Can competitors use your trademark as a keyword or metatag? Is there a difference between purchasing a trademark as a keyword and simply using the trademark of a competitor in a metatag to divert searchers to your site? These are the million dollar questions in internet law these days, and trademark holders are looking for answers. A recent filing by Hearts on Fire contends that purchasing keywords for the purposes of directing consumers to a competitor's website is trademark infringement.
Hearts on Fire recently filed suit against Blue Nile in federal district court in Massachusetts, alleging that Blue Nile purchased the HEARTS ON FIRE keyword through the search engine webcrawler.com to trigger sponsored links to bluenile.com. Both Blue Nile and Hearts on Fire compete in the diamonds and jewelry market, but Hearts on Fire distributes branded diamonds while Blue Nile operates a retail diamond store. Hearts on Fire is a widely known source of popular and sought-after diamonds, so diamond seekers are likely to input their trademark into search engines.
The law surrounding the use of trademarks in keywords and metatags is fairly uncertain. Some courts have ruled that the use of trademarks in meta tags creates an initial interest confusion because a user that types a trademark into a search engine is deceived or confused when a website that utilizes meta tags, but is not directly associated with or sponsored by the mark holder, appears within the search results. Other courts have found infringement where a competitor of the mark holder used meta tags to divert consumers from the mark holder's site. Those that have used trademarks in metatags simply to describe the contents or the products listed on their site have been seen as not infringing. Some courts have held that purchasing a competitor's trademark within a search engine is trademark infringement, while others have held it to be a nominative fair use.
Courts seem to be taking two approaches to this issue. The first is questioning whether there has been a “trademark use” of a term. Where a mark is not used in a trademark sense, that is, where a mark has not been used to designate the origin of goods or services, courts have been hesitant to find infringement. This often happens where the trademark is used behind the scenes in search engine algorithms. Alternatively, other courts have looked at whether the use of the trademark in a meta tag or purchased search engine keyword is used in bad faith to disrupt or divert traffic from a competitor. Where this has been the case, courts have been more willing to find infringement.
Since this area of the law is emerging and is extremely fact-based, it is extremely important to hire a competent trademark and internet law attorney to analyze your factual situation and provide you with a reasoned recommendation.
Intellectual Property Today has a great summary of the case law that was mentioned above, as well as some interesting questions that you should ask yourself when considering whether your use of a trademark in metatags or search keywords is infringing:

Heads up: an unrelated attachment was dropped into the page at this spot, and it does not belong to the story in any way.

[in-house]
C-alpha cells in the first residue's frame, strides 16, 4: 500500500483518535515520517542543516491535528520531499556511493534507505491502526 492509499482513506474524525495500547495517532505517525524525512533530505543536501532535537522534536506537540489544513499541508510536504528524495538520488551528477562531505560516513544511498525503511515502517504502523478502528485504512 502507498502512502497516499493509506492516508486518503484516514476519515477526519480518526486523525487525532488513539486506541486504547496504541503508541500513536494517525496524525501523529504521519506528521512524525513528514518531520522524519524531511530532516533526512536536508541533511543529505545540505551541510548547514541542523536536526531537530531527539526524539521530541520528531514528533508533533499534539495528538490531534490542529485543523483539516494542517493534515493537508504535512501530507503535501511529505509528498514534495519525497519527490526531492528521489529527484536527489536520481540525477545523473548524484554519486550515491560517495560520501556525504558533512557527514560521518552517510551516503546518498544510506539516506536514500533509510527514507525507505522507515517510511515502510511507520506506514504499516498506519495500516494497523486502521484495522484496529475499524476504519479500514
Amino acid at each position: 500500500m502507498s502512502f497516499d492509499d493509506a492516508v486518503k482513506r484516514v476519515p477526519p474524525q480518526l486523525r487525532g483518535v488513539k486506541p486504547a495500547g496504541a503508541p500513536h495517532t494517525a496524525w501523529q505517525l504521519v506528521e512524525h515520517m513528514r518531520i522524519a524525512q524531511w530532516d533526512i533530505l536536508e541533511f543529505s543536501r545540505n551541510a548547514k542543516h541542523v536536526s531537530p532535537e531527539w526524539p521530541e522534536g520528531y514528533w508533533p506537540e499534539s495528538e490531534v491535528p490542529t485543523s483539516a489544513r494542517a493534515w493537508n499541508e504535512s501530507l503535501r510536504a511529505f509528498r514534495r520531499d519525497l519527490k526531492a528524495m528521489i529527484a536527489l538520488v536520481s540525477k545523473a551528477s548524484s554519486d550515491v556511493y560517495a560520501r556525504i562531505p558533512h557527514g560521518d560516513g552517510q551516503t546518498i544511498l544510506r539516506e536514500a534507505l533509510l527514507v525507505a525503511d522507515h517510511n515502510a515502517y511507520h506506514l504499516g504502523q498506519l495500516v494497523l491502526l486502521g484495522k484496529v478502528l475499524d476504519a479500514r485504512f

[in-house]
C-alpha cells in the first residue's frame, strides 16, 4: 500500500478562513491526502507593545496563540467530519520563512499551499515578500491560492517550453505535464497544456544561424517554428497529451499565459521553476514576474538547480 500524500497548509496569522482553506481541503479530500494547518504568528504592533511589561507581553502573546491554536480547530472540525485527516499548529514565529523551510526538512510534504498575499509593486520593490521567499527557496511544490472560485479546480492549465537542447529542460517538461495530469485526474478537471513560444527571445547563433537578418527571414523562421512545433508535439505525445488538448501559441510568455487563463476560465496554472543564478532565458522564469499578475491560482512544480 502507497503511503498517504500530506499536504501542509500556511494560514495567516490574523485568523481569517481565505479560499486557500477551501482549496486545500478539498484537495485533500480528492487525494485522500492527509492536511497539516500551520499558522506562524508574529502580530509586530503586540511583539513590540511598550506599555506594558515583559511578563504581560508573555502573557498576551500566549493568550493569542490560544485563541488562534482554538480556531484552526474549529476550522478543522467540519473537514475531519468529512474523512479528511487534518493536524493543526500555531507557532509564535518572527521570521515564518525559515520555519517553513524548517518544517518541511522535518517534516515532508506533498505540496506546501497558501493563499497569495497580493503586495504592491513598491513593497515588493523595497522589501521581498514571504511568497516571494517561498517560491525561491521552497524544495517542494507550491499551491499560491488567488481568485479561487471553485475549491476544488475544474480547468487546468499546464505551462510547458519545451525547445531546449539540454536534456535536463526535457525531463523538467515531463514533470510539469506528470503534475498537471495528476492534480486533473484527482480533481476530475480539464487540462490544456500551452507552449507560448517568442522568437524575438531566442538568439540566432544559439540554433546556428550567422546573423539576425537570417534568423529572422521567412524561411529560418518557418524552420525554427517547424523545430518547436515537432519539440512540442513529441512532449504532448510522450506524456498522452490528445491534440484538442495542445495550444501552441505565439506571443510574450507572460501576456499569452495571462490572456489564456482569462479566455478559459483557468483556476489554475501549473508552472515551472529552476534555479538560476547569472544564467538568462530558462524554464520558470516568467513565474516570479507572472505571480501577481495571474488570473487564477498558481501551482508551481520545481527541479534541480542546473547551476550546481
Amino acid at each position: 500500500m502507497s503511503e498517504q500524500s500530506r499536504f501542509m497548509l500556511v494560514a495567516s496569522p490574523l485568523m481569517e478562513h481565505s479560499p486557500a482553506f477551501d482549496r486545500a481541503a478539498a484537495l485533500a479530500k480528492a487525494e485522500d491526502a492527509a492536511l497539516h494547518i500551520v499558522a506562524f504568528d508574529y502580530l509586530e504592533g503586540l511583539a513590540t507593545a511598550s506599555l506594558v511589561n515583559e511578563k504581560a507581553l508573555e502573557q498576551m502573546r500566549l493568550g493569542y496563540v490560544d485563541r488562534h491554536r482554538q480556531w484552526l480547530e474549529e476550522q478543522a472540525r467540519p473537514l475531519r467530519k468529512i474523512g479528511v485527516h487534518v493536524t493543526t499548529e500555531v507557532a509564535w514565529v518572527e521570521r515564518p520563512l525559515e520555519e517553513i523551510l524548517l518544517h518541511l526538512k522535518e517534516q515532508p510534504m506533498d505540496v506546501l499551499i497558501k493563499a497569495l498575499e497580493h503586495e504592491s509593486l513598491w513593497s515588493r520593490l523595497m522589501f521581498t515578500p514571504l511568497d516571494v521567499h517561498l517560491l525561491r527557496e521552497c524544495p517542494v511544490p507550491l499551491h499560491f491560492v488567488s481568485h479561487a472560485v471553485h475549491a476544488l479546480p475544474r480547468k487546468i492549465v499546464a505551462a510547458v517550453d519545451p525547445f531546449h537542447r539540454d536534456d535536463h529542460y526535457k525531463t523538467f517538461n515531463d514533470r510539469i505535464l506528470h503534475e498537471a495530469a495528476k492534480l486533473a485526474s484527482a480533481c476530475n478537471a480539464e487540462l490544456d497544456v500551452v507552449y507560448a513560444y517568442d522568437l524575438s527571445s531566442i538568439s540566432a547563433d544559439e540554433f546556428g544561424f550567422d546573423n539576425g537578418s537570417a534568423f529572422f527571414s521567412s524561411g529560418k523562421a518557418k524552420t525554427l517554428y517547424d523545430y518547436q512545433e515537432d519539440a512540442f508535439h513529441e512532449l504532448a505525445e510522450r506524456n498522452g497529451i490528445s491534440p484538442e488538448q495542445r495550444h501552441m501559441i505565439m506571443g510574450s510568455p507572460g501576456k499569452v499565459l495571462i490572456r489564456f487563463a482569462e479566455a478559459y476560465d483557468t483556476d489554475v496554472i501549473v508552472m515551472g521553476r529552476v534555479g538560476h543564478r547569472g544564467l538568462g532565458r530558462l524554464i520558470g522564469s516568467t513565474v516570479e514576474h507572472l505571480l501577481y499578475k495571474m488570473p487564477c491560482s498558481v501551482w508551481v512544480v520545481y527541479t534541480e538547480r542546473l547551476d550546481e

In evaluating how to circumnavigate the series of potential obstacles created by the different approaches taken to the treatment of Internet advertising cases under the Lanham Act, the following questions may provide helpful guidance:
Did a competitor deliberately purchase a key word or was it automatically selected because of the algorithms used for generating sponsored links?
Does the linked advertisement use the competitor’s mark or is it merely used to trigger the advertisement?
Could the use be characterized as a nominative fair use or lawful comparative advertising in those jurisdictions where actionable?
Can conflicts be avoided by purchasing negative or excluded key words to affirmatively prevent unintended purchases of competitor’s marks?
One thing that wasn't mentioned in our previous post, but was brought up by Intellectual Property Today, is that even if a court finds a trademark use, a plaintiff must still show likelihood of confusion with or dilution of its mark. As IPToday recognized, the difficulty of proving likelihood of confusion differs with each jurisdiction. Even where initial interest confusion is present based on the use of a trademark within a domain name, if the purpose of the website is parody, criticism, or otherwise noncommercial no likelihood of confusion under the Polaroid factors will be found in some jurisdictions. Lamparello v. Falwell, 420 F.3d 309 (4th Cir. 2005). Other circuits have held that there is no likelihood of confusion when metatags are used to trigger non-paid search engine results:
At no point are potential consumers "taken by a search engine" to defendant's website due to defendant's use of plaintiff's marks in meta tags. Rather, as in the present case, a link to defendant's website appears on the search results page as one of many choices for the potential consumer to investigate. As stated above, the links to defendant's website always appear as independent and distinct links on the search result pages regardless of whether they are generated through Google's AdWords program or search of the keyword meta tags of defendant's website. Further, plaintiff does not allege that defendant's advertisements and links incorporate plaintiff's marks in any way discernable to internet users and potential customers. J.G. Wentworth, S.S.C. Ltd. Partnership v. Settlement Funding LLC, 85 U.S.P.Q.2d 1780, 1786 (E.D.Pa.2007).
As you can see, this area of the law is extremely fact-based. It is important to hire an attorney familiar with the law in all circuits to make the arguments beneficial to your case.